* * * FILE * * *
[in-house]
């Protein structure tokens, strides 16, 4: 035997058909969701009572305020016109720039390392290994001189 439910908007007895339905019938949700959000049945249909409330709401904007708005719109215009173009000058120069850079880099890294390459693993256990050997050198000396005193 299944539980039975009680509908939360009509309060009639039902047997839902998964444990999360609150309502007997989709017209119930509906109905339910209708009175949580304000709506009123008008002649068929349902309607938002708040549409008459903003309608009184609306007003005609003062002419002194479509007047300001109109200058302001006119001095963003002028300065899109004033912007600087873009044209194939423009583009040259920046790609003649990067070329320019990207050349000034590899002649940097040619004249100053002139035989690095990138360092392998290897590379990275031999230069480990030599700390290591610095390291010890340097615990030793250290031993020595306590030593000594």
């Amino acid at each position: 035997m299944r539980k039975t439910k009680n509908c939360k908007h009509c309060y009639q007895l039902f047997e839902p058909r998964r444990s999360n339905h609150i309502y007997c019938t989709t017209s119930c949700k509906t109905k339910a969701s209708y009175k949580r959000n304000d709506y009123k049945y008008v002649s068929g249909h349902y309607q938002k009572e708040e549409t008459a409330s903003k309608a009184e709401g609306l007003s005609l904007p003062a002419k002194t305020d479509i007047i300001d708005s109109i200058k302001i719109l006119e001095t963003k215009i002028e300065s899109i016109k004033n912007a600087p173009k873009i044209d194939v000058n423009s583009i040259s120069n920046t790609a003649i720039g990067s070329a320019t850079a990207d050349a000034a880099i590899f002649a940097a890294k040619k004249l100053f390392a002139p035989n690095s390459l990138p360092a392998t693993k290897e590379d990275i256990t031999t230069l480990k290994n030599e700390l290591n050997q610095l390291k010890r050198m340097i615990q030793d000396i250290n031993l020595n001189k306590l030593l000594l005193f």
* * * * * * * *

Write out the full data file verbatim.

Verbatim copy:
[in-house]
């Protein structure tokens, strides 16, 4: 035997058909969701009572305020016109720039390392290994001189 439910908007007895339905019938949700959000049945249909409330709401904007708005719109215009173009000058120069850079880099890294390459693993256990050997050198000396005193 299944539980039975009680509908939360009509309060009639039902047997839902998964444990999360609150309502007997989709017209119930509906109905339910209708009175949580304000709506009123008008002649068929349902309607938002708040549409008459903003309608009184609306007003005609003062002419002194479509007047300001109109200058302001006119001095963003002028300065899109004033912007600087873009044209194939423009583009040259920046790609003649990067070329320019990207050349000034590899002649940097040619004249100053002139035989690095990138360092392998290897590379990275031999230069480990030599700390290591610095390291010890340097615990030793250290031993020595306590030593000594």
């Amino acid at each position: 035997m299944r539980k039975t439910k009680n509908c939360k908007h009509c309060y009639q007895l039902f047997e839902p058909r998964r444990s999360n339905h609150i309502y007997c019938t989709t017209s119930c949700k509906t109905k339910a969701s209708y009175k949580r959000n304000d709506y009123k049945y008008v002649s068929g249909h349902y309607q938002k009572e708040e549409t008459a409330s903003k309608a009184e709401g609306l007003s005609l904007p003062a002419k002194t305020d479509i007047i300001d708005s109109i200058k302001i719109l006119e001095t963003k215009i002028e300065s899109i016109k004033n912007a600087p173009k873009i044209d194939v000058n423009s583009i040259s120069n920046t790609a003649i720039g990067s070329a320019t850079a990207d050349a000034a880099i590899f002649a940097a890294k040619k004249l100053f390392a002139p035989n690095s390459l990138p360092a392998t693993k290897e590379d990275i256990t031999t230069l480990k290994n030599e700390l290591n050997q610095l390291k010890r050198m340097i615990q030793d000396i250290n031993l020595n001189k306590l030593l000594l005193f």